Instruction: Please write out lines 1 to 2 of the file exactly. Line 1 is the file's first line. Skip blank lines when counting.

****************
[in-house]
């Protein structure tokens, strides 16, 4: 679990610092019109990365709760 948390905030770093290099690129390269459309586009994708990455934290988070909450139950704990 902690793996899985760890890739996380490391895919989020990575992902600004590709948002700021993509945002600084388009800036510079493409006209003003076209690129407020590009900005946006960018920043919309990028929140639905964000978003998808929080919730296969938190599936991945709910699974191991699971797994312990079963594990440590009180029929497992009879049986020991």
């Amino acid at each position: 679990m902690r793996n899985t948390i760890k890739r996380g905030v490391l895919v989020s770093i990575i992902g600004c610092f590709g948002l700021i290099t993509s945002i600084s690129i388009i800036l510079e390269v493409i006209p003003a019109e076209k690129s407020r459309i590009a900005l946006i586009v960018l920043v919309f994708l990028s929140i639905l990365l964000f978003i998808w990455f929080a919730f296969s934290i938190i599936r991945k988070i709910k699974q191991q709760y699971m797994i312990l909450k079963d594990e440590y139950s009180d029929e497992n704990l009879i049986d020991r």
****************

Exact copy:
[in-house]
């Protein structure tokens, strides 16, 4: 679990610092019109990365709760 948390905030770093290099690129390269459309586009994708990455934290988070909450139950704990 902690793996899985760890890739996380490391895919989020990575992902600004590709948002700021993509945002600084388009800036510079493409006209003003076209690129407020590009900005946006960018920043919309990028929140639905964000978003998808929080919730296969938190599936991945709910699974191991699971797994312990079963594990440590009180029929497992009879049986020991």